Is It OK to Cheat Airlines if It Saves You Money?

31 Dec 2014 | Author: | No comments yet »

Daily Talker: Unfair Airfare?.

United Airlines and online travel Web site Orbitz have filed a lawsuit against a young computer programmer who used a clever trick to get discounted airfares. A federal lawsuit is bringing public attention to “hidden city” ticketing, the technique of buying an airline ticket between two cities with a connection but ditching the rest of the trip. The lawsuit filed last month in an Illinois federal court alleges that Aktarer Zaman, who operates the Web site, illegally promoted use of the technique to get discounts. Say, for example, you want to fly from Boston to San Francisco but notice that a ticket from Boston to Seattle—with a connection in San Francisco—is cheaper.

Skiplagged, launched last year by the recent university graduate, enabled travelers to get a fare below the published rate by skipping the final leg of a flight. While the method is not always the cheapest, it can often reduce the ticket price considerably; in a similar way to how split-booking train journeys can cut the fare cost. While hidden city ticketing only works when travelers purchase one-way tickets without any checked baggage, notes CNN, this often represents the cheapest option. Zaman, who according to media reports is 22, posted a notice on his Web site that the lawsuit could “force us to remove results only we find, getting in the way of saving you lots of money on airfare.” “I launched last year with the goal of helping consumers become savvy travelers,” he wrote on the online forum Reddit, adding that the method “has potential to easily save consumers up to 80 percent when compared with the cheapest on Kayak, for example. DiScala, a travel expert who blogs as Johnny Jet. “I think it’s smart for the consumer.” Jay Sorensen, a consultant and former executive with Midwest Airlines, argues that airlines also violate the terms of sale with their customers “and then rely on the customer to write a letter to complain to get that violation addressed.” (In a phone call Tuesday, Sorensen noted that his wife, who is also a former airline executive, vehemently disagreed.) “I think there are greater sins in life,” he says.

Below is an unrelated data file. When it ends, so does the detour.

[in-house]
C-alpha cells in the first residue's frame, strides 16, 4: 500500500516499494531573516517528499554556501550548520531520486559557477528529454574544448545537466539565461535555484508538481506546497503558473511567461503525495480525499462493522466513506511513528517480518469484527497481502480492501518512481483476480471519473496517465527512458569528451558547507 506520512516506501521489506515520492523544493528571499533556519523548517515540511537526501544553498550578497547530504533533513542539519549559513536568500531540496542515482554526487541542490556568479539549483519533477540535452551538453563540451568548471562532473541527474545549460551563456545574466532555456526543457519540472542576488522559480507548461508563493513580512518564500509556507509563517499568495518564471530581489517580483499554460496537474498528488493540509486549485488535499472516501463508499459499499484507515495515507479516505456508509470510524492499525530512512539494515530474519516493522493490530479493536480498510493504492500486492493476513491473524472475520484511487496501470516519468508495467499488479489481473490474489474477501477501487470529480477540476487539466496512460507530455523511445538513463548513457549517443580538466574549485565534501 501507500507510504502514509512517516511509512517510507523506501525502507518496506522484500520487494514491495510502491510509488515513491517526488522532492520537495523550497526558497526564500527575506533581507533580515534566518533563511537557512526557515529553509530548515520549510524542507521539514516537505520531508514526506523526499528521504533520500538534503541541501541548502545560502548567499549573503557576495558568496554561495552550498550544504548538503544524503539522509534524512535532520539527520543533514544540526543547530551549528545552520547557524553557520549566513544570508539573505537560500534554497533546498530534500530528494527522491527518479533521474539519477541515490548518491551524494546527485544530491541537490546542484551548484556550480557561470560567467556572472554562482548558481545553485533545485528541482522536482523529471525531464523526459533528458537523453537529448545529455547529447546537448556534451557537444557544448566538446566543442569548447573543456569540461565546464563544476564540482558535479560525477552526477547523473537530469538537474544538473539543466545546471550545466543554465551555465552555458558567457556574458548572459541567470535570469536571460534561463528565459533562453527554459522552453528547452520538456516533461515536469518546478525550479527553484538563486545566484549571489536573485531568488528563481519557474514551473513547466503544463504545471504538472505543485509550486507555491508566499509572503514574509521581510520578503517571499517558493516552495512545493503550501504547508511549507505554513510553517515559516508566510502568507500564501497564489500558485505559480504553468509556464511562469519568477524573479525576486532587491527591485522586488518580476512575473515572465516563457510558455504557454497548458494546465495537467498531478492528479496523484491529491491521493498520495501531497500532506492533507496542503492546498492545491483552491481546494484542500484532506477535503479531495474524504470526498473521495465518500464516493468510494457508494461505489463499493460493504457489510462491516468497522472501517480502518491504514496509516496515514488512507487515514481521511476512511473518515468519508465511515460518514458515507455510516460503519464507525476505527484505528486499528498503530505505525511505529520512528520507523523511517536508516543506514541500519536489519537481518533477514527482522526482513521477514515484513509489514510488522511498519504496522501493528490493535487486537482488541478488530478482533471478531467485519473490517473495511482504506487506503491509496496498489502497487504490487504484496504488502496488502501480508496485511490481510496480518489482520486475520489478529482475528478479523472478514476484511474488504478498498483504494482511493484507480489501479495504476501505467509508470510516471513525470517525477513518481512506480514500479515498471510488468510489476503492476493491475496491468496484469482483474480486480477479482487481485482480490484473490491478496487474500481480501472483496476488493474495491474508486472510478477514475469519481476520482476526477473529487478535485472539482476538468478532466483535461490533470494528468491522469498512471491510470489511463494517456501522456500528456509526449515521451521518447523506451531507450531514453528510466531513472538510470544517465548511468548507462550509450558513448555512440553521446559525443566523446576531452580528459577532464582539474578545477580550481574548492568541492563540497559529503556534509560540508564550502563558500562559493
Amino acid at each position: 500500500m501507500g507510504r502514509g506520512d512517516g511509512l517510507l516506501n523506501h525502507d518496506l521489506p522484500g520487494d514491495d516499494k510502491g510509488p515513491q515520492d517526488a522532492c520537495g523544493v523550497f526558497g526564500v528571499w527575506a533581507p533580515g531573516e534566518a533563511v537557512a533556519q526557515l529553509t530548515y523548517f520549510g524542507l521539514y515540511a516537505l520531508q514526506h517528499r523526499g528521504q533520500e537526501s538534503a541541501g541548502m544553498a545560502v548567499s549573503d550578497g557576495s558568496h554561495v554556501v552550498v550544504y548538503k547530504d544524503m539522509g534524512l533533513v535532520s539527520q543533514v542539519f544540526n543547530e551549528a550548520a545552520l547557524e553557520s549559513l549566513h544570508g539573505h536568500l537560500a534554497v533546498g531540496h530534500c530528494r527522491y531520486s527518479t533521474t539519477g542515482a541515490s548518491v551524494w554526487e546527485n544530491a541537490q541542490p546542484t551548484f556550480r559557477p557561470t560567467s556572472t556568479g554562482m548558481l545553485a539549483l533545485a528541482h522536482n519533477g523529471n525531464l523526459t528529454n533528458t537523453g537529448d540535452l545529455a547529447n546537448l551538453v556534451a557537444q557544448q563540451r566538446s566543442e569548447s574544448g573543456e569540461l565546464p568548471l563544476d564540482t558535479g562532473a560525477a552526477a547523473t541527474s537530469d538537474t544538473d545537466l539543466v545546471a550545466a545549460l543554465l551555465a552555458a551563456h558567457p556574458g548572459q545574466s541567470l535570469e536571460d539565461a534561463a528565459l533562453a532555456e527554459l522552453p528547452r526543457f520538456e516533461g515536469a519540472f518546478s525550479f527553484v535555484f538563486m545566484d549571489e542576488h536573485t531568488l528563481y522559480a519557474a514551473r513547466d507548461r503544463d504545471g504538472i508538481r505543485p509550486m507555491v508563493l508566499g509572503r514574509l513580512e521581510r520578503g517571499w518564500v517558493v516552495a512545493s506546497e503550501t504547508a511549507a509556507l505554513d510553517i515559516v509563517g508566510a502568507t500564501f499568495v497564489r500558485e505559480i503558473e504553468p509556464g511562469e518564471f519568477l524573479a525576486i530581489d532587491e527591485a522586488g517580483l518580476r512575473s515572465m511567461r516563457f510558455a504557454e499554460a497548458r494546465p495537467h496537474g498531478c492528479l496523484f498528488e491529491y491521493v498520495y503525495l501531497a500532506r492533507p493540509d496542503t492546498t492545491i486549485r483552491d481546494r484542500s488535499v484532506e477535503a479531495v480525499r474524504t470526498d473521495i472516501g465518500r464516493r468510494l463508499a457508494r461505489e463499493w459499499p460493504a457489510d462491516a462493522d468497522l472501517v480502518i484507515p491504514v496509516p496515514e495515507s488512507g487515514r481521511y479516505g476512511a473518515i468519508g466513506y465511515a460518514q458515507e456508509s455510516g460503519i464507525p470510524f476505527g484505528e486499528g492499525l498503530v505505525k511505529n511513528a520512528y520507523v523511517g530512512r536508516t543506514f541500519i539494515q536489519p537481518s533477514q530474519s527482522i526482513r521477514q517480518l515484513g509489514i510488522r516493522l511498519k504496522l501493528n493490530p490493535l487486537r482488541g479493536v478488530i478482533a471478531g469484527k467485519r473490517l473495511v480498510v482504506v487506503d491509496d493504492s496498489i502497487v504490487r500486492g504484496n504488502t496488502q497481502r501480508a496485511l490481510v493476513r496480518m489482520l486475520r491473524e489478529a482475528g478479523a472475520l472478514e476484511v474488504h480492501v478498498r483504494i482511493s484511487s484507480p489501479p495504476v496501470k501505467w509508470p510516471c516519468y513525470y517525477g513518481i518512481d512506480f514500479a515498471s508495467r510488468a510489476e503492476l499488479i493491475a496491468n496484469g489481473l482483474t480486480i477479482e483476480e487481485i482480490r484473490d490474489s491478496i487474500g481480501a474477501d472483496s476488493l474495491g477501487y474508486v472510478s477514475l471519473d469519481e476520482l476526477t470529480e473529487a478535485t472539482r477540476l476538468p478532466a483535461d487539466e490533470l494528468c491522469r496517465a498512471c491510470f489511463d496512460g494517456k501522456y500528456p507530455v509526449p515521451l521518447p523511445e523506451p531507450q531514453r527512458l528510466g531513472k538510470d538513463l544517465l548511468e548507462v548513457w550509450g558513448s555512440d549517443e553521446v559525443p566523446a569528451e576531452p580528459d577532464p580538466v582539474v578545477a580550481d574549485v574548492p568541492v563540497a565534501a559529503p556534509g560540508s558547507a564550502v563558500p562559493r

Finding these has always been difficult before Skiplagged because you’d have to guess the final destination when searching on any other site.” According to his LinkedIn page, Zaman graduated last year from Rensselaer Institute of Technology and has worked as a software engineer for Amazon and Cisco. United said in a statement, “This practice violates our fare rules and we are taking action to stop it to help protect the vast majority of customers who buy legitimate tickets.” Orbitz says it is obligated to uphold airline fare rules. Michael Boyd, president of the aviation consulting firm Boyd Group International, agreed, saying he was trained 30 years ago by American Airlines to actually help customers find hidden city fares. Skiplagged’s founder, a New York City computer whiz named Aktarer Zaman, told CNN that he expected a lawsuit would be inevitable despite the fact that his site hasn’t yet turned a profit. “[Hidden city ticketing] has been around for a while,” Zaman told CNN, noting that he was merely exposing a decades-long inefficiency within the airline industry. “It just hasn’t been very accessible to consumers.” In order to fight the lawsuit, Skiplagged has thus far raised $16,718 of a $20,000 GoFundMe campaign. “As a 22-year-old with a startup being bullied by these large corporations, your support means so much to me,” Zaman wrote in a message to donors. If there are any remaining funds, those will be completely donated to charity.” Zaman did not reply Tuesday to an email sent via his personal web site.

Delta and United, meanwhile, have plenty of service on the same routes from DFW Airport, but they typically route passengers through one of their own hubs with a connecting flight. In some cases with repeat offenders, Harteveldt and Sorensen said, an airline may shut down the account or try to collect the fare difference on the flight a passenger actually used. American warns travel agents not to sell such tickets, likening the practice to “switching price tags to obtain a lower price on goods sold at department stores.” DiScala, who travels more than 150,000 miles per year and was spending the holidays with his wife in Hawaii, says hidden city tickets have been an occasional financial temptation–but one he’s avoided. “I didn’t want to lose my miles,” he says.

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